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The following is adapted from the 2007 Albert-Ludwigs Universitat Freiburg iGEM team wiki.

RFC

Background

The generalized BioBrick prefix and suffix with its easy cloning strategy is an excellent and universal way to combine various parts, e.g. promoter region, gene of interest, terminator etc. However, it is not well-suited for in-frame assembly of protein domains due to the 8 bp SpeI/XbaI scar.

Suffix of the first part (part in gray, PstI, NotI, SpeI):

...ACtactagtagcggccgctgcag

combined with Prefix of the second part (EcoRI, NotI, XbaI,part in gray):

gaattccgcggccgcttctagagCA...

results after an SpeI/Xba combination in:

...ACtactagagCA...

encoding the amino acids Tyr (codon: tac), STOP (codon: tag) and Ser or Arg (codon agn).

Consequently, protein domains cannot be designed as separate BioBrick parts and assembled together. The Freiburg assembly standard was developed to address this shortcoming while retaining compatibility with the original BioBrick version. The Freiburg standard extends the original BioBrick standard with two additional compatible restriction sites to allow for the modular assembly of protein fusion parts. For the Freiburg standard, appropriate enzymes were chosen carefully to include ensure coding for amino acids which are compatible with flexible linkers as well as with the N-end rule for protein stability.

Specification

The Freiburg assembly standard extends the original BioBrick suffix and prefix with two additional compatible restriction sites. The frame of the standard suffix and prefix remains the same resulting in complete compatibility with any previously designed parts. We chose the restriction sites NgoMIV and AgeI as they code for the amino acids Ala-Gly or Thr-Gly, respectively, which are compatible with flexible linkers commonly used in fusion proteins and also compatible with the N-end rule for protein stabiliy. Consequently, we name these parts FusionParts. Assembly of two parts that adhere to the Freiburg assembly standard creates an AgeI/NgoMIV scar coding for Thr-Gly, which can easily be integrated in any linker sequence. Furthermore, the NgoMIV site (coding for Ala-Gly) after the start Methionine of the standard BioBrick suffix adheres completely to the N-end rule. For proteins, which are sensitive to amino acid addition at the N-terminus, we also devised an N-Part with a suffix that lacks the NgoMIV site.

The following list summarizes the most important aspects of the Freiburg assembly standard.

  • Both parts, the FusionPart and the N-part are fully compatible with all standard iGEM parts as they have the BioBricks prefix for coding sequences and the standard BioBrick suffix.
  • Both parts have two additional enzymes, NgoMIV and AgeI, which have compatible cohesive ends and enable in-frame fusion of protein parts with the linker sequence TG (no stop codons).
  • The only difference of the N-part and FusionPart is the additional NgoMIV site in the FusionPart.
  • The FusionPart is the universal part for fusion proteins, and it can be a stand-alone protein part as it has a start codon after the XbaI site (BioBrick prefix for coding sequence), with two additional amino acids (A, G) encoded before the start of the protein.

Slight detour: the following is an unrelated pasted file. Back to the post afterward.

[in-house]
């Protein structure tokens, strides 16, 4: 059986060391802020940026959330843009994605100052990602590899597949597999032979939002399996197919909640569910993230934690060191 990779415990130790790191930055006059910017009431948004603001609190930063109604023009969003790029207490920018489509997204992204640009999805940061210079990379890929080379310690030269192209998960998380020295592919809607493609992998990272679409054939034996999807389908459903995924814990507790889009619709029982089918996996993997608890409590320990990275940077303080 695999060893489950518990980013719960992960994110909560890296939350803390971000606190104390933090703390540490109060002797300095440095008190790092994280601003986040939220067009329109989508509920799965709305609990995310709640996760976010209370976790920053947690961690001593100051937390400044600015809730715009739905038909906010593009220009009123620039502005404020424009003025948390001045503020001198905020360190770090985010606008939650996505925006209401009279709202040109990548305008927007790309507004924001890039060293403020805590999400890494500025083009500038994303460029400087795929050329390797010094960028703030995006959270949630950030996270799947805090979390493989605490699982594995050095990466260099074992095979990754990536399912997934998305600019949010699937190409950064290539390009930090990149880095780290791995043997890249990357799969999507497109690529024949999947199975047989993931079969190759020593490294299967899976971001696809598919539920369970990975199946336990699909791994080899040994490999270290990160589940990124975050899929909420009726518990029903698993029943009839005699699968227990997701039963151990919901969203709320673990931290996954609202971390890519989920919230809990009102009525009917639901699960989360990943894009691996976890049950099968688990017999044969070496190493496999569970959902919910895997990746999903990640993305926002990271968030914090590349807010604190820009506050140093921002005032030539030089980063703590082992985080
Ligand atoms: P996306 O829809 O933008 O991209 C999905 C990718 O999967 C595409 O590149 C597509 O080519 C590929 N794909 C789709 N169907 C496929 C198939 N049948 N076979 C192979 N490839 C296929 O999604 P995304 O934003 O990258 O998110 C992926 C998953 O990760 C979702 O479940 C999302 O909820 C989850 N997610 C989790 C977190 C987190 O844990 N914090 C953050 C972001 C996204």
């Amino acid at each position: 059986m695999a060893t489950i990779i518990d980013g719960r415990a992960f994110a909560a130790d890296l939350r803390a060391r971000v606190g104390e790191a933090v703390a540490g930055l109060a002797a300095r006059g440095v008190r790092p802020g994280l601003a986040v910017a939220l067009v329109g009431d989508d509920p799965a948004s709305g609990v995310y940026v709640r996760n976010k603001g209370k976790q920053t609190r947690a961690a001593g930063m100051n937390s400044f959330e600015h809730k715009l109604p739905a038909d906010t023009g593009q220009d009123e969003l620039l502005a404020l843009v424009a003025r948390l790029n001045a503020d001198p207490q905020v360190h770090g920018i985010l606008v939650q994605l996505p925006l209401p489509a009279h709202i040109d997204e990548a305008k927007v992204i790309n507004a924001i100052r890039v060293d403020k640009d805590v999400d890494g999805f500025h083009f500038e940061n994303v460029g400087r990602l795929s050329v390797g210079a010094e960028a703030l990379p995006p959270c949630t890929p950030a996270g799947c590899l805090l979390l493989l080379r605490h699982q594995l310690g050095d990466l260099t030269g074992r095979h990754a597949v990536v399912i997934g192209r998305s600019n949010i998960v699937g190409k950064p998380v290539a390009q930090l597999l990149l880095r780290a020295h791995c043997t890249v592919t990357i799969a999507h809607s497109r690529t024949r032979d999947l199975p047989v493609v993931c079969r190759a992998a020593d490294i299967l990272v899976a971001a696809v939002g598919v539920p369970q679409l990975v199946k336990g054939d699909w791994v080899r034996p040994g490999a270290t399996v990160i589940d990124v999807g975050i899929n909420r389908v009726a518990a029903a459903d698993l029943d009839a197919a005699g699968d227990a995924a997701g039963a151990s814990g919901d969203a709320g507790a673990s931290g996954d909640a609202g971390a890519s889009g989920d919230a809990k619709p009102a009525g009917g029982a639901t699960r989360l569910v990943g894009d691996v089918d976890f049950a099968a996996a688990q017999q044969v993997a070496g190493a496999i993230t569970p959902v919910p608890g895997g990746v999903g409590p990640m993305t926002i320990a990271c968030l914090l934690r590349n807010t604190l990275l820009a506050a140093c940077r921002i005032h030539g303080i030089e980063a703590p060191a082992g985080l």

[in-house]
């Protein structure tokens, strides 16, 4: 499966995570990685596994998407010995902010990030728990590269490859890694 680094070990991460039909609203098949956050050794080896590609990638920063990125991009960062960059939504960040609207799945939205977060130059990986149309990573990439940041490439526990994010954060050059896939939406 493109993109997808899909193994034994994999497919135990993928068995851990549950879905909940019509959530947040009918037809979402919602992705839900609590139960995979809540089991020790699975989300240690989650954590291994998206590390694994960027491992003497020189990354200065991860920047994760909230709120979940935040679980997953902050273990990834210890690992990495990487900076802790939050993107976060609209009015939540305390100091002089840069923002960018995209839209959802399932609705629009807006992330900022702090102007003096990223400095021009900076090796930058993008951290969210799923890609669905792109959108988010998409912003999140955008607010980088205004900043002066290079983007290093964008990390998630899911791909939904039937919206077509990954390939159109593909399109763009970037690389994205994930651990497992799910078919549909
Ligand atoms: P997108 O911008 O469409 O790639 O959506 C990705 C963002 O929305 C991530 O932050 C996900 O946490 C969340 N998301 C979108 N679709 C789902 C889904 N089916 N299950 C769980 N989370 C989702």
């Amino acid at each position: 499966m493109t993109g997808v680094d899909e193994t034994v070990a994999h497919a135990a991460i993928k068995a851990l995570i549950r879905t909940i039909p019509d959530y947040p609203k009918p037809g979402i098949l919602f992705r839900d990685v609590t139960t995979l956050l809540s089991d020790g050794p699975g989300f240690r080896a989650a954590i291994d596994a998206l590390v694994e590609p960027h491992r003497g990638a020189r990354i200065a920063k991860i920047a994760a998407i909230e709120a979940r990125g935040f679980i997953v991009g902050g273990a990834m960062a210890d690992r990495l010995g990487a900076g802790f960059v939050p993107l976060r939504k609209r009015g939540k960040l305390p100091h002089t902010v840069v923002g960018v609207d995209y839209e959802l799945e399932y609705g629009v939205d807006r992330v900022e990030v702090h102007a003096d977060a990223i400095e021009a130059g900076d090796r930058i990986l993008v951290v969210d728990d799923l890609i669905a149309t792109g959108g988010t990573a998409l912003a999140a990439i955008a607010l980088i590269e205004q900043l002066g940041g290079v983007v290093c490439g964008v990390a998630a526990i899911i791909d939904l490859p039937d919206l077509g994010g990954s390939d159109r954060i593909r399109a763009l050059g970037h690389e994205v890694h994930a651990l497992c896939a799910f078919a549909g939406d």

• The N-part is designed to be the start of a fusion protein or a stand-alone protein part, in which the N-terminus is sensitive to any amino acid addition, to be cloned via XbaI/PstI to any iGEM RBS expression part.
  • The FusionPart can be fused to the N-part by digesting the N-part with AgeI/SpeI and the FusionPart with NgoMIV/SpeI.
  • Any number of FusionParts can be combined and optionally fused to the N-part.
  • nnnnnn is a place holder for the coding sequence of the respective part.


Prefix

Freiburg standard FusionPrefix (EcoRI, NotI, XbaI, NgoMIV, part in gray; original BioBrick prefix for coding sequences underlined):

gaattccgcggccgcttctagatggccggcCA...

Freiburg standard N-partPrefix is identical to the BioBrick prefix for coding sequences (EcoRI, NotI, XbaI, part in gray):

gaattccgcggccgcttctagATG...

Suffix

BioBrick 3.0 FusionSuffix (part in gray, AgeI, SpeI, NotI, PstI; original BioBrick suffix underlined):

...ACaccggttaatactagtagcggccgctgcag</b>

Combining the respective prefix and suffix generates the following FusionPart and N-part:

FusionPart


                          NaeI     BsrFI                    SfcI
 ApoI                  BsrFI |     BsaWI                 MspA1I|
EcoRI   NotI    XbaI  NgoMIV |      AgeI      SpeI    NotI    ||PstI
    |      |       |       | |         |         |       |    ||   |
    GAATTCgcggccgctTCTAGAtgGCCGGCnnnnnnACCGGTtaatACTAGTagcggccgCTGCAG
  1 ---------+---------+---------+---------+---------+---------+----- 65
    CTTAAGcgccggcgaAGATCTacCGGCCGnnnnnnTGGCCAattaTGATCAtcgccggcGACGTC
c     I  R  G  R  F  *  M  A  G  ?  ?  T  G  *  Y  *  *  R  P  L  Q   -

N-part


                             BsrFI                    SfcI
 ApoI                        BsaWI                 MspA1I|
EcoRI   NotI    XbaI          AgeI      SpeI    NotI    ||PstI
    |      |       |             |         |       |    ||   |
    GAATTCgcggccgctTCTAGAtgnnnnnnACCGGTtaatACTAGTagcggccgCTGCAG
  1 ---------+---------+---------+---------+---------+--------- 59
    CTTAAGcgccggcgaAGATCTacnnnnnnTGGCCAattaTGATCAtcgccggcGACGTC
c     I  R  G  R  F  *  M  ?  ?  T  G  *  Y  *  *  R  P  L  Q   -

Protocols

References